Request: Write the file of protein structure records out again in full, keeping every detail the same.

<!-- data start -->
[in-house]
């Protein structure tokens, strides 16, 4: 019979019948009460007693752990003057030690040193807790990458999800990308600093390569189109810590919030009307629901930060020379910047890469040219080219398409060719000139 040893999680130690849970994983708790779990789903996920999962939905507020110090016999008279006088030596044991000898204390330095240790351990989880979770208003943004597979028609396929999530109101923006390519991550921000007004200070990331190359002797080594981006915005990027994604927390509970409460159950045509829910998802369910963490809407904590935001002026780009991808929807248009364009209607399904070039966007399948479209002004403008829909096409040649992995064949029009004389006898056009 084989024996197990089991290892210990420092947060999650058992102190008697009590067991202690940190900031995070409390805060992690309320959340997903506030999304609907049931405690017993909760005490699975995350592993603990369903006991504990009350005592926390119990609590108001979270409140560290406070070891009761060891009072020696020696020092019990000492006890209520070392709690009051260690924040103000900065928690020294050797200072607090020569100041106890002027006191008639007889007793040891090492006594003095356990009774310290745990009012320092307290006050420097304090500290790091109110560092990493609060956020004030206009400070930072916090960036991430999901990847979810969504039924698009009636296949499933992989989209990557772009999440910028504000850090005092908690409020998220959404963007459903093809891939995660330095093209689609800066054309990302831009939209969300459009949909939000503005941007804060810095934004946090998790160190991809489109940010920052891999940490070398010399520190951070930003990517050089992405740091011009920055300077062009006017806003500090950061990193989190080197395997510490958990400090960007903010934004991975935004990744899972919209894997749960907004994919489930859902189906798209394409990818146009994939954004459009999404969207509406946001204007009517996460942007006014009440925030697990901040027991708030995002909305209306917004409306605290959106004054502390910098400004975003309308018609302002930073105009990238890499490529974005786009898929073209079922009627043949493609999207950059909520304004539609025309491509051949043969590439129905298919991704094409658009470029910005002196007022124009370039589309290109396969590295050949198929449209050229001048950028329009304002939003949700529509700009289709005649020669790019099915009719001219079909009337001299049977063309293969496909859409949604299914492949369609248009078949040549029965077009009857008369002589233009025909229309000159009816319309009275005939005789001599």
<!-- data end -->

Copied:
[in-house]
């Protein structure tokens, strides 16, 4: 019979019948009460007693752990003057030690040193807790990458999800990308600093390569189109810590919030009307629901930060020379910047890469040219080219398409060719000139 040893999680130690849970994983708790779990789903996920999962939905507020110090016999008279006088030596044991000898204390330095240790351990989880979770208003943004597979028609396929999530109101923006390519991550921000007004200070990331190359002797080594981006915005990027994604927390509970409460159950045509829910998802369910963490809407904590935001002026780009991808929807248009364009209607399904070039966007399948479209002004403008829909096409040649992995064949029009004389006898056009 084989024996197990089991290892210990420092947060999650058992102190008697009590067991202690940190900031995070409390805060992690309320959340997903506030999304609907049931405690017993909760005490699975995350592993603990369903006991504990009350005592926390119990609590108001979270409140560290406070070891009761060891009072020696020696020092019990000492006890209520070392709690009051260690924040103000900065928690020294050797200072607090020569100041106890002027006191008639007889007793040891090492006594003095356990009774310290745990009012320092307290006050420097304090500290790091109110560092990493609060956020004030206009400070930072916090960036991430999901990847979810969504039924698009009636296949499933992989989209990557772009999440910028504000850090005092908690409020998220959404963007459903093809891939995660330095093209689609800066054309990302831009939209969300459009949909939000503005941007804060810095934004946090998790160190991809489109940010920052891999940490070398010399520190951070930003990517050089992405740091011009920055300077062009006017806003500090950061990193989190080197395997510490958990400090960007903010934004991975935004990744899972919209894997749960907004994919489930859902189906798209394409990818146009994939954004459009999404969207509406946001204007009517996460942007006014009440925030697990901040027991708030995002909305209306917004409306605290959106004054502390910098400004975003309308018609302002930073105009990238890499490529974005786009898929073209079922009627043949493609999207950059909520304004539609025309491509051949043969590439129905298919991704094409658009470029910005002196007022124009370039589309290109396969590295050949198929449209050229001048950028329009304002939003949700529509700009289709005649020669790019099915009719001219079909009337001299049977063309293969496909859409949604299914492949369609248009078949040549029965077009009857008369002589233009025909229309000159009816319309009275005939005789001599």